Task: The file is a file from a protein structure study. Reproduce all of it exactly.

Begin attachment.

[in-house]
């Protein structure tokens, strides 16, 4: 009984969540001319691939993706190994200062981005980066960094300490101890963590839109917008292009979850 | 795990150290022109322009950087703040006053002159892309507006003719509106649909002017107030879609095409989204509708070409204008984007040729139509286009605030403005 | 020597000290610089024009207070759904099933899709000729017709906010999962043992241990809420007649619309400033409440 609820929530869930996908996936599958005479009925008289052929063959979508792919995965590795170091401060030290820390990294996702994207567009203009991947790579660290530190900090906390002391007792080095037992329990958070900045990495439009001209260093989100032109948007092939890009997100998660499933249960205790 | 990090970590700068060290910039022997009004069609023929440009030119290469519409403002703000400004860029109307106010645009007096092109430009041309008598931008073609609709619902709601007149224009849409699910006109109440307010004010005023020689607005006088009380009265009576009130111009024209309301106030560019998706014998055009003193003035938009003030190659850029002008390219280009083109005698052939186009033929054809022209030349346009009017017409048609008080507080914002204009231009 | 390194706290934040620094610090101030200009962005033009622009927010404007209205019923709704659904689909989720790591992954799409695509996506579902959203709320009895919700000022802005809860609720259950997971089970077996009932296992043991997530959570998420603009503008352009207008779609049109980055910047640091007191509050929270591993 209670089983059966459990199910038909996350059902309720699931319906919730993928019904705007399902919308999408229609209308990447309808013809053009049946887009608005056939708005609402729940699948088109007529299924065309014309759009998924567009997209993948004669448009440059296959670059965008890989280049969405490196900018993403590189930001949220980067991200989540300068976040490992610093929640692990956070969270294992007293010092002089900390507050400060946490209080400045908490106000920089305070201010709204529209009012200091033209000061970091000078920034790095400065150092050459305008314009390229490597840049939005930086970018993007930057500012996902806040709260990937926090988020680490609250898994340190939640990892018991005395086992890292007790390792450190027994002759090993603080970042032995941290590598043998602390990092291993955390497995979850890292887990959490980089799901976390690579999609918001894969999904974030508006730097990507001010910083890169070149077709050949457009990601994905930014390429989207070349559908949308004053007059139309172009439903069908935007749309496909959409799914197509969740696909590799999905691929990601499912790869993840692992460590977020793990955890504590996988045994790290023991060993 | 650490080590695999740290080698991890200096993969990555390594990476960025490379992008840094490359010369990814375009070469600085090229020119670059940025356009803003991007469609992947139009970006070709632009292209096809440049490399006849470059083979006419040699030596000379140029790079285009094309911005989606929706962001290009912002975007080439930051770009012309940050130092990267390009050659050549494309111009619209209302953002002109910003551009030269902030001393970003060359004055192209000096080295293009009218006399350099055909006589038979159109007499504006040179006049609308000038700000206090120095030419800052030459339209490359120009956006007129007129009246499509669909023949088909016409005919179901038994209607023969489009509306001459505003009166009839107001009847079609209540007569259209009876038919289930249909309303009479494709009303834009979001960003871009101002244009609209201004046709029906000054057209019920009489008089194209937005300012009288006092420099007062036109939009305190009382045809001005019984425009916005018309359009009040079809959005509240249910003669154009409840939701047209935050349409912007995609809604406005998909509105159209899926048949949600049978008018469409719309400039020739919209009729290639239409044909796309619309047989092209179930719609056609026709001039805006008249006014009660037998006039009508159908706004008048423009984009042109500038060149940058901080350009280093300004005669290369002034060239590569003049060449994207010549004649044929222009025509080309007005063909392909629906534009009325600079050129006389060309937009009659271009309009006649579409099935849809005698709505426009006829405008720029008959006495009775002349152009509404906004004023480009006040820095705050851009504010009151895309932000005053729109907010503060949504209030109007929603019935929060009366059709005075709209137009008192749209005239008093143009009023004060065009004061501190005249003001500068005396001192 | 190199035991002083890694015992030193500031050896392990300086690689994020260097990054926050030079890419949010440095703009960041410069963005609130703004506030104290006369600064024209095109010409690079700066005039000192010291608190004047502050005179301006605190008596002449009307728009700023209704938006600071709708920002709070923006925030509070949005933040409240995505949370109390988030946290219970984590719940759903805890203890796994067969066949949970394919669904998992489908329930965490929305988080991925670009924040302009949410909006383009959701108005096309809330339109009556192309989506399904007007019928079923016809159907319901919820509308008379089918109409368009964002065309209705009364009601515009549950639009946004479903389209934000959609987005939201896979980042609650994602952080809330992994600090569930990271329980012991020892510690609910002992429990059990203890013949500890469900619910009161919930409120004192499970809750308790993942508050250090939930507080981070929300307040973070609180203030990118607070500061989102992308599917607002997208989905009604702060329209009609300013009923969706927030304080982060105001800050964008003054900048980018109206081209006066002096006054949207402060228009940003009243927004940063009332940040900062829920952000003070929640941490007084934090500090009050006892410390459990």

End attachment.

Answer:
[in-house]
């Protein structure tokens, strides 16, 4: 009984969540001319691939993706190994200062981005980066960094300490101890963590839109917008292009979850 | 795990150290022109322009950087703040006053002159892309507006003719509106649909002017107030879609095409989204509708070409204008984007040729139509286009605030403005 | 020597000290610089024009207070759904099933899709000729017709906010999962043992241990809420007649619309400033409440 609820929530869930996908996936599958005479009925008289052929063959979508792919995965590795170091401060030290820390990294996702994207567009203009991947790579660290530190900090906390002391007792080095037992329990958070900045990495439009001209260093989100032109948007092939890009997100998660499933249960205790 | 990090970590700068060290910039022997009004069609023929440009030119290469519409403002703000400004860029109307106010645009007096092109430009041309008598931008073609609709619902709601007149224009849409699910006109109440307010004010005023020689607005006088009380009265009576009130111009024209309301106030560019998706014998055009003193003035938009003030190659850029002008390219280009083109005698052939186009033929054809022209030349346009009017017409048609008080507080914002204009231009 | 390194706290934040620094610090101030200009962005033009622009927010404007209205019923709704659904689909989720790591992954799409695509996506579902959203709320009895919700000022802005809860609720259950997971089970077996009932296992043991997530959570998420603009503008352009207008779609049109980055910047640091007191509050929270591993 209670089983059966459990199910038909996350059902309720699931319906919730993928019904705007399902919308999408229609209308990447309808013809053009049946887009608005056939708005609402729940699948088109007529299924065309014309759009998924567009997209993948004669448009440059296959670059965008890989280049969405490196900018993403590189930001949220980067991200989540300068976040490992610093929640692990956070969270294992007293010092002089900390507050400060946490209080400045908490106000920089305070201010709204529209009012200091033209000061970091000078920034790095400065150092050459305008314009390229490597840049939005930086970018993007930057500012996902806040709260990937926090988020680490609250898994340190939640990892018991005395086992890292007790390792450190027994002759090993603080970042032995941290590598043998602390990092291993955390497995979850890292887990959490980089799901976390690579999609918001894969999904974030508006730097990507001010910083890169070149077709050949457009990601994905930014390429989207070349559908949308004053007059139309172009439903069908935007749309496909959409799914197509969740696909590799999905691929990601499912790869993840692992460590977020793990955890504590996988045994790290023991060993 | 650490080590695999740290080698991890200096993969990555390594990476960025490379992008840094490359010369990814375009070469600085090229020119670059940025356009803003991007469609992947139009970006070709632009292209096809440049490399006849470059083979006419040699030596000379140029790079285009094309911005989606929706962001290009912002975007080439930051770009012309940050130092990267390009050659050549494309111009619209209302953002002109910003551009030269902030001393970003060359004055192209000096080295293009009218006399350099055909006589038979159109007499504006040179006049609308000038700000206090120095030419800052030459339209490359120009956006007129007129009246499509669909023949088909016409005919179901038994209607023969489009509306001459505003009166009839107001009847079609209540007569259209009876038919289930249909309303009479494709009303834009979001960003871009101002244009609209201004046709029906000054057209019920009489008089194209937005300012009288006092420099007062036109939009305190009382045809001005019984425009916005018309359009009040079809959005509240249910003669154009409840939701047209935050349409912007995609809604406005998909509105159209899926048949949600049978008018469409719309400039020739919209009729290639239409044909796309619309047989092209179930719609056609026709001039805006008249006014009660037998006039009508159908706004008048423009984009042109500038060149940058901080350009280093300004005669290369002034060239590569003049060449994207010549004649044929222009025509080309007005063909392909629906534009009325600079050129006389060309937009009659271009309009006649579409099935849809005698709505426009006829405008720029008959006495009775002349152009509404906004004023480009006040820095705050851009504010009151895309932000005053729109907010503060949504209030109007929603019935929060009366059709005075709209137009008192749209005239008093143009009023004060065009004061501190005249003001500068005396001192 | 190199035991002083890694015992030193500031050896392990300086690689994020260097990054926050030079890419949010440095703009960041410069963005609130703004506030104290006369600064024209095109010409690079700066005039000192010291608190004047502050005179301006605190008596002449009307728009700023209704938006600071709708920002709070923006925030509070949005933040409240995505949370109390988030946290219970984590719940759903805890203890796994067969066949949970394919669904998992489908329930965490929305988080991925670009924040302009949410909006383009959701108005096309809330339109009556192309989506399904007007019928079923016809159907319901919820509308008379089918109409368009964002065309209705009364009601515009549950639009946004479903389209934000959609987005939201896979980042609650994602952080809330992994600090569930990271329980012991020892510690609910002992429990059990203890013949500890469900619910009161919930409120004192499970809750308790993942508050250090939930507080981070929300307040973070609180203030990118607070500061989102992308599917607002997208989905009604702060329209009609300013009923969706927030304080982060105001800050964008003054900048980018109206081209006066002096006054949207402060228009940003009243927004940063009332940040900062829920952000003070929640941490007084934090500090009050006892410390459990």